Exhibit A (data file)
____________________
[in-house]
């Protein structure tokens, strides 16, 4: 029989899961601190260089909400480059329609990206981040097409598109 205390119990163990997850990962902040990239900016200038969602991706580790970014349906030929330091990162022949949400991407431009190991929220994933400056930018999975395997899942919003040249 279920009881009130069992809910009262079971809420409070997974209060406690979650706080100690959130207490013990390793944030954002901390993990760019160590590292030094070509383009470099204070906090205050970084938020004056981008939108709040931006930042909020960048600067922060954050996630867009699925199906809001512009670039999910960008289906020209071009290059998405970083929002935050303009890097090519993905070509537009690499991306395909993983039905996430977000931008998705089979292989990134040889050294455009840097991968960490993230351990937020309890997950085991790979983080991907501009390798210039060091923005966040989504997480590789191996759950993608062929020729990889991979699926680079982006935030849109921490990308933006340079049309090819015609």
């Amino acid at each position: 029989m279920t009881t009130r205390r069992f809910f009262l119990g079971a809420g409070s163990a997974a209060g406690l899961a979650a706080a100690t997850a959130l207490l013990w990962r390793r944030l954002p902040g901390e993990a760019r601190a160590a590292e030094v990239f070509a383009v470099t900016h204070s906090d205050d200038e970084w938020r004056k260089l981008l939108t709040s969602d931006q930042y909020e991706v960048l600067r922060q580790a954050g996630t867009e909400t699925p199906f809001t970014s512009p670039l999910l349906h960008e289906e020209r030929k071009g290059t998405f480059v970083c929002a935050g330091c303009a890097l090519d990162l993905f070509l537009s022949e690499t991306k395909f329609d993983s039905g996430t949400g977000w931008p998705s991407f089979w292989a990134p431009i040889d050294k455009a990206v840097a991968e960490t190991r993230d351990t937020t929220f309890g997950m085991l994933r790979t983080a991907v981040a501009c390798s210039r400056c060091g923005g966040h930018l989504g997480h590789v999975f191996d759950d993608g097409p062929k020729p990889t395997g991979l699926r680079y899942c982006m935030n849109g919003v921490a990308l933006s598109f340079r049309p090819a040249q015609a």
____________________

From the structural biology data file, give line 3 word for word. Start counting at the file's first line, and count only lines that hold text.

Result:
């Amino acid at each position: 029989m279920t009881t009130r205390r069992f809910f009262l119990g079971a809420g409070s163990a997974a209060g406690l899961a979650a706080a100690t997850a959130l207490l013990w990962r390793r944030l954002p902040g901390e993990a760019r601190a160590a590292e030094v990239f070509a383009v470099t900016h204070s906090d205050d200038e970084w938020r004056k260089l981008l939108t709040s969602d931006q930042y909020e991706v960048l600067r922060q580790a954050g996630t867009e909400t699925p199906f809001t970014s512009p670039l999910l349906h960008e289906e020209r030929k071009g290059t998405f480059v970083c929002a935050g330091c303009a890097l090519d990162l993905f070509l537009s022949e690499t991306k395909f329609d993983s039905g996430t949400g977000w931008p998705s991407f089979w292989a990134p431009i040889d050294k455009a990206v840097a991968e960490t190991r993230d351990t937020t929220f309890g997950m085991l994933r790979t983080a991907v981040a501009c390798s210039r400056c060091g923005g966040h930018l989504g997480h590789v999975f191996d759950d993608g097409p062929k020729p990889t395997g991979l699926r680079y899942c982006m935030n849109g919003v921490a990308l933006s598109f340079r049309p090819a040249q015609a």